16 Beauty Tips Every Bride Needs to Know
During the 21 years her eponymous beauty boutique stood on Manhattan's Upper East Side, makeup maven Laura Geller was the requisite stop for wedding-day prep. "It was 'wedding central'," says Geller. "Over the years I met with thousands upon thousands of brides." And for those outside the tri-state area, Laura's motherly advice and makeup-for-real-women approach was, and remains, as accessible as the closest TV remote. Millions tune to QVC for Geller's signature Spackle and Baked blushes (to date, the channel's longest selling beauty brand).
Geller agreed to divulge those wedding day prep secrets that that only a honed professional can dispense. We asked for seven tips—she gave us 16—and each one's a gem.
Once you've set the date and have an idea of the location, start scouting out your makeup and hair pros. If you're getting married during the height of wedding season, the best people book up quickly.
Do Your Homework
While it's tempting to use a makeup artist with experience in TV, film, or fashion runways, try to find a seasoned pro who does weddings on a regular basis. In addition to from knowing how to deliver a dewy glow that won't turn into an oil slick, they have a better grasp of the timing and the tactics necessary to ensure the final effect is on schedule and on point.
Come to Your Trial Equipped
Never assume your makeup artist "gets you." Inspiration—magazine pics, a swatch of a color you love, and if possible, a photo of you in your dress—all these things will help them get an idea of your end goal and what you're comfortable with.
Come Wearing White
Try and wear a top that's the same shade of white as your dress to your hair and makeup trial. Whites can be draining, which means the makeup tones will need to be amped up to compensate.
Bring a Veil to the Trial, Too
Having your makeup professionally done usually means wearing more color than we're used to. Seeing how it will play beneath a veil (any veil), helps you feel in the moment and ties the whole effect together.
A Hairdo Helps
For your makeup trial, consider having hair done as you plan to wear it at the wedding. You want to make sure the hair and makeup looks complement each other.
They're Your Favorites for a Reason
If you have a go-to foundation, liner, lipstick—whatever—don't be afraid to bring it along to your makeup trial. A makeup artist can most always incorporate it into the plan, especially if it gives you that extra dollop of confidence.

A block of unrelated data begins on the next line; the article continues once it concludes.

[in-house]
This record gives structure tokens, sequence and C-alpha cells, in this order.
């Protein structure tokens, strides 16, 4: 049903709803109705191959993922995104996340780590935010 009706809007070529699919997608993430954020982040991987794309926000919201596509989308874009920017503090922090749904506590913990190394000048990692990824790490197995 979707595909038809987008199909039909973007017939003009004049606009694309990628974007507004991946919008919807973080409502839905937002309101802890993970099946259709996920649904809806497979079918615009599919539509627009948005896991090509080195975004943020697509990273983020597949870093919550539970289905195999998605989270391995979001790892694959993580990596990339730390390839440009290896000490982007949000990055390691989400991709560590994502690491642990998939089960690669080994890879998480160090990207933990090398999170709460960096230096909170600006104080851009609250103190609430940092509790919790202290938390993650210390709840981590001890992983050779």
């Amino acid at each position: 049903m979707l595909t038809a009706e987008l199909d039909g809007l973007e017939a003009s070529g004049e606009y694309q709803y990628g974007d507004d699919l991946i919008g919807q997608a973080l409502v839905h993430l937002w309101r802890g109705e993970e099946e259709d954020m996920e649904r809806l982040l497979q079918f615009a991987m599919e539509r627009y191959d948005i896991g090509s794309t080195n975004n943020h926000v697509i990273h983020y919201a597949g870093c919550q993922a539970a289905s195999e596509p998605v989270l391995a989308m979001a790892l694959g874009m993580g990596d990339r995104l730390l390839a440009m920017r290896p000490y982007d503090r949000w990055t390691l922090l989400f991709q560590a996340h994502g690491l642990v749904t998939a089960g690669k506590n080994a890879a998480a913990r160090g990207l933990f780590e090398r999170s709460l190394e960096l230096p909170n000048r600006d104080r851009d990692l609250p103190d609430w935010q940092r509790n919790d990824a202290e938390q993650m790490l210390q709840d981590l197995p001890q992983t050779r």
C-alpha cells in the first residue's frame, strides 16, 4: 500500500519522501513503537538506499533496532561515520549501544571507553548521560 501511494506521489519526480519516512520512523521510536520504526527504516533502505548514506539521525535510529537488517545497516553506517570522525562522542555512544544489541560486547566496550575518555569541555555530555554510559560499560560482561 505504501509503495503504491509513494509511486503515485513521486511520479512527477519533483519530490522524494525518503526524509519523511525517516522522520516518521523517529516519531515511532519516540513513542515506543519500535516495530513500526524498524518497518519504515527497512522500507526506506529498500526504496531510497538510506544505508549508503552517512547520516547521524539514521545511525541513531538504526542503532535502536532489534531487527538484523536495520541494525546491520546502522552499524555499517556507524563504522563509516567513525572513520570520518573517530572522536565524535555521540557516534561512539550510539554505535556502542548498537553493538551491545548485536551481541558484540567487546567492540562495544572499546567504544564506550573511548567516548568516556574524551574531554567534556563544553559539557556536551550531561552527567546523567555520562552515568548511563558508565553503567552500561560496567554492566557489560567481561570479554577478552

If your beauty plan includes false eyelashes, have them on hand during your trial (even if that means purchasing them yourself and bringing them with). It's important to see how they feel over a long five-hour haul—particularly if it's your first time wearing falsies.
Take Notes … and Pictures
When the makeup trial is done and the look agreed upon, make sure to write down the brands, colors, and brushes used and snap a photo. It's not unusual for a makeup artist to forget what was agreed upon during the trial; definitely not the time for that sort of surprise.
A Little Hand-Holding Never Hurts
Ask your makeup artist how long she can stay after the pictures or ceremony to do touch ups on your big day. Not only will she ensure you're (still) looking your best, she'll make sure your father-in-law's bald head doesn't resemble a homing beacon in the pictures.
You Need More Than a Handshake
What if your makeup artist wakes up sick or gets offered a last minute, all expenses paid trip to Bora Bora (wedding be damned)? Draw up a contract with your makeup artist stipulating the duration of services, the costs, what's included, and who will fill in should they be unavailable or incapacitated.
Don't panic if you snap a picture with your cell phone then don't love how your makeup looks. Chances are, the photo wasn't taken in the best possible light.
Your makeup artist is just that—your makeup artist. Feel free to have her primp your mother and mother-in-law, but limit it to no more than three people total. Hire a second pro to tend to your bridesmaids.
Designate a Beauty Assistant
Create your own makeup kit filled with all your makeup artist-selected tones, then give it to a friend to keep close at hand on the day-of. Make sure it's a person you trust to pull you aside to powder your nose, refresh your lipstick, or dab away the lipstick mark Aunt Marge planted on your cheek.
Be Selfish: Part Two
Resist the urge to share anything. Hoard makeup, makeup brushes, hair brushes, curling irons, and mascara wands for yourself. No reason to risk cross contamination, singed strands, or freak-of-nature beauty blunders.
Bring your own, fresh tube of waterproof mascara just in case your makeup artist forgets to pack theirs. Tears of joy should never result in horror movie-like streaks.